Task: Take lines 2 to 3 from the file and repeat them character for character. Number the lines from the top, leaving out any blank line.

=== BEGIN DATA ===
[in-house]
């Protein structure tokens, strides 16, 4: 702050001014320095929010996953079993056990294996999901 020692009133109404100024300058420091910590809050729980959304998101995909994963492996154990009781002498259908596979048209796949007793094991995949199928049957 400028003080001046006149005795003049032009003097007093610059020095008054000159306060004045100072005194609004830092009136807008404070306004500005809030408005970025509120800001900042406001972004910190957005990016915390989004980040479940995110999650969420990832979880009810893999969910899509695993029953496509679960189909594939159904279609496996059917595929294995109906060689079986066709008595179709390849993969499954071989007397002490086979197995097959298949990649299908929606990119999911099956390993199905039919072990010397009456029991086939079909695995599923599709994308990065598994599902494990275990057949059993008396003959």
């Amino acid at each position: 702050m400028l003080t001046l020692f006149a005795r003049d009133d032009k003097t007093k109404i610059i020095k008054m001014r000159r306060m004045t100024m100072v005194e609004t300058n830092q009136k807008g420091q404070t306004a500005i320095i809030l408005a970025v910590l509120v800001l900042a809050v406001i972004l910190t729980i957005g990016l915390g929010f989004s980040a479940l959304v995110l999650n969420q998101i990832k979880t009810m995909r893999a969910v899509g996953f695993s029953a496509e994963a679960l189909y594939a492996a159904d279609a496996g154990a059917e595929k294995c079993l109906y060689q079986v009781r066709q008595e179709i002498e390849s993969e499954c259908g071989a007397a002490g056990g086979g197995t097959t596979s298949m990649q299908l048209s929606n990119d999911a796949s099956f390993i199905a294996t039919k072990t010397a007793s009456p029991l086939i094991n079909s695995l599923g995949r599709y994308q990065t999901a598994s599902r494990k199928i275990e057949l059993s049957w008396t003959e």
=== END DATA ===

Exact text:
């Protein structure tokens, strides 16, 4: 702050001014320095929010996953079993056990294996999901 020692009133109404100024300058420091910590809050729980959304998101995909994963492996154990009781002498259908596979048209796949007793094991995949199928049957 400028003080001046006149005795003049032009003097007093610059020095008054000159306060004045100072005194609004830092009136807008404070306004500005809030408005970025509120800001900042406001972004910190957005990016915390989004980040479940995110999650969420990832979880009810893999969910899509695993029953496509679960189909594939159904279609496996059917595929294995109906060689079986066709008595179709390849993969499954071989007397002490086979197995097959298949990649299908929606990119999911099956390993199905039919072990010397009456029991086939079909695995599923599709994308990065598994599902494990275990057949059993008396003959």
């Amino acid at each position: 702050m400028l003080t001046l020692f006149a005795r003049d009133d032009k003097t007093k109404i610059i020095k008054m001014r000159r306060m004045t100024m100072v005194e609004t300058n830092q009136k807008g420091q404070t306004a500005i320095i809030l408005a970025v910590l509120v800001l900042a809050v406001i972004l910190t729980i957005g990016l915390g929010f989004s980040a479940l959304v995110l999650n969420q998101i990832k979880t009810m995909r893999a969910v899509g996953f695993s029953a496509e994963a679960l189909y594939a492996a159904d279609a496996g154990a059917e595929k294995c079993l109906y060689q079986v009781r066709q008595e179709i002498e390849s993969e499954c259908g071989a007397a002490g056990g086979g197995t097959t596979s298949m990649q299908l048209s929606n990119d999911a796949s099956f390993i199905a294996t039919k072990t010397a007793s009456p029991l086939i094991n079909s695995l599923g995949r599709y994308q990065t999901a598994s599902r494990k199928i275990e057949l059993s049957w008396t003959e």